Fort-Liberté is located in Haiti's Nord-Est-Department. In Haiti, it is the oldest country and Haiti got its independence here on November 29,1803. The Dominican Republic is located close to its border. Around 11,465 people inhabit the place. The language spoken in the region is Creole. Hurricanes, storms and sunshine are all experienced bringing changes in temperature.
How It Got Its Name
Indians inhabited the region originally after which the Spanish colonists came. In 1578 they found the city of Bayaja and in 1605 abandoned it. In 1732 the French reoccupied it as Fort-Dauphin. In 1764, Spanish forces captured it and in 1801 shortly, after independence was declared in 1803, it was restored to the French.
Trou-du-Nord is a cityship, capital of the Trou-du-Nord Arrondissement, and part of Nord Est Department. It lies in the northeast region of Haiti, with a population of 37,405 residents living in three sub-divisions, Garcin, Roucou and Roche-Plate.
The education system has a smattering of primary and secondary schools, whose students need sponsorships to pay tuition and school supplies. The primary organization offering sponsorships is the L'eglise Baptiste Trou-du-Nord Church, funding the education of 300 schoolchildren at its eponymous school.
The most pressing health challenge in Trou-du-Nord is the presence of malaria that is everywhere. The American Red Cross has a distribution program, whereby it hands out bed-nets to child-bearing women and young children. The program has been an enormous success, lowering the cases of the lethal illness significantly.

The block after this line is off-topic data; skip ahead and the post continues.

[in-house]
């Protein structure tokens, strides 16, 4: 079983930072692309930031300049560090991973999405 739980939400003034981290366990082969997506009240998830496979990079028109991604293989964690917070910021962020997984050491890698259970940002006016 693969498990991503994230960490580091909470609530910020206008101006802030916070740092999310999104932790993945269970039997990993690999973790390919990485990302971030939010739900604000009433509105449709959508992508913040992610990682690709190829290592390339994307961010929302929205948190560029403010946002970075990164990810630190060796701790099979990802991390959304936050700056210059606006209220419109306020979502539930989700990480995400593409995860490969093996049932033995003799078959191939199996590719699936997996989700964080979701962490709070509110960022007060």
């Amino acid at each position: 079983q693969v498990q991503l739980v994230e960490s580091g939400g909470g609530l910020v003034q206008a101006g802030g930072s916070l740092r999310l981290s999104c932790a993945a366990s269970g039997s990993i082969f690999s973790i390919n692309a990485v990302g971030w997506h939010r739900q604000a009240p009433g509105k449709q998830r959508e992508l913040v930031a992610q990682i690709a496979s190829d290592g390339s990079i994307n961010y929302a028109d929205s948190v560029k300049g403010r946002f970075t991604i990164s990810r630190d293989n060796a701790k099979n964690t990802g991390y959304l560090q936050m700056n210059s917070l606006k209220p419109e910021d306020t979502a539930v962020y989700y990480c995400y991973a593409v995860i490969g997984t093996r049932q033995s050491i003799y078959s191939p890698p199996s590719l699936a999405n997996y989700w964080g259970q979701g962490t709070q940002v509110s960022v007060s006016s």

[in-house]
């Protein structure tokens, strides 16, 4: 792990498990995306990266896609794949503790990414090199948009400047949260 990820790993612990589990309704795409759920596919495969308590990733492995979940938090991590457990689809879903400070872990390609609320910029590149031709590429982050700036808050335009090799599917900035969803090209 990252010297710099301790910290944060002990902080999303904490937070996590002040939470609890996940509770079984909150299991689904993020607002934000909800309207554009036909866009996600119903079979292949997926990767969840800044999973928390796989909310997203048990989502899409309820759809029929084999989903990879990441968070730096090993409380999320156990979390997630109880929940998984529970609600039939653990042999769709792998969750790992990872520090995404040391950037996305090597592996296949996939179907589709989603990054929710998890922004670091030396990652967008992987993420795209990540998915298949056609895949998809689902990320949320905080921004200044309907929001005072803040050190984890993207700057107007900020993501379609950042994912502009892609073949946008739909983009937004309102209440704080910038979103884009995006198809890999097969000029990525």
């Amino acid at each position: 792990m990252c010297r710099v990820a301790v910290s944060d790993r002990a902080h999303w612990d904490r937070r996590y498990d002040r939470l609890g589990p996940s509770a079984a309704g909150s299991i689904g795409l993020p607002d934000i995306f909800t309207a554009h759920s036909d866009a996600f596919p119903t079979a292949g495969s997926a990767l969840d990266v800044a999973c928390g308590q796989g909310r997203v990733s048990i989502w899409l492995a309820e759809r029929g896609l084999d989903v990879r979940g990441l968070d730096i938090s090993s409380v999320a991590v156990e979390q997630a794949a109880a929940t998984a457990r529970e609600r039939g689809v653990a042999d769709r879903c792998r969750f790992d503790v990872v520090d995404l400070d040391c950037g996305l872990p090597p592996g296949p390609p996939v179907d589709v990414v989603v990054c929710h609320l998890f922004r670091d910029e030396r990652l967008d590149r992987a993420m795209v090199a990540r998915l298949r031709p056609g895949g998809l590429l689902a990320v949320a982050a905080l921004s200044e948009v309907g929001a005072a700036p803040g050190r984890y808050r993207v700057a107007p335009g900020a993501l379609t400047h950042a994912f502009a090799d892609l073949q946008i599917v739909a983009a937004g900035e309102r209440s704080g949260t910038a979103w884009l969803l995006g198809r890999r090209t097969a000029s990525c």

Lascahobas sits amid the Central Plateau of the island of Haiti. It is a second-level administrative division and the capital of Lascahobas Arrondissement. With a population numbering 41,716 residents, it is a one-hour drive from the Haiti-Dominican republic border. Three sub-divisions comprise Lascahobas, Little Background, Hoye, and Juampus.
In Lascahobas, agriculture drives the economy. Local farmland produces coffee, sisal, tobacco, and sugar crops. Sold at the always-crowded town market, the sale of these products supports commerce as a vital component of the community. A principle reason agrarian activity flourishes in Lascahobas is the well-irrigated farmland that draws water from the Lascahobas River.
St. Gabriel Catholic Church, with the financial support of Friends of the Children of Lascahobas, operates the Lascahobas Hospital. A non-government organization and U.S.-based, it is committed to lowering high rates of illiteracy, starvation, and health issues of its residents. Though overwhelmingly Catholic, many people still practice Voodoo, holding frequent festivals throughout the year in the foothills.
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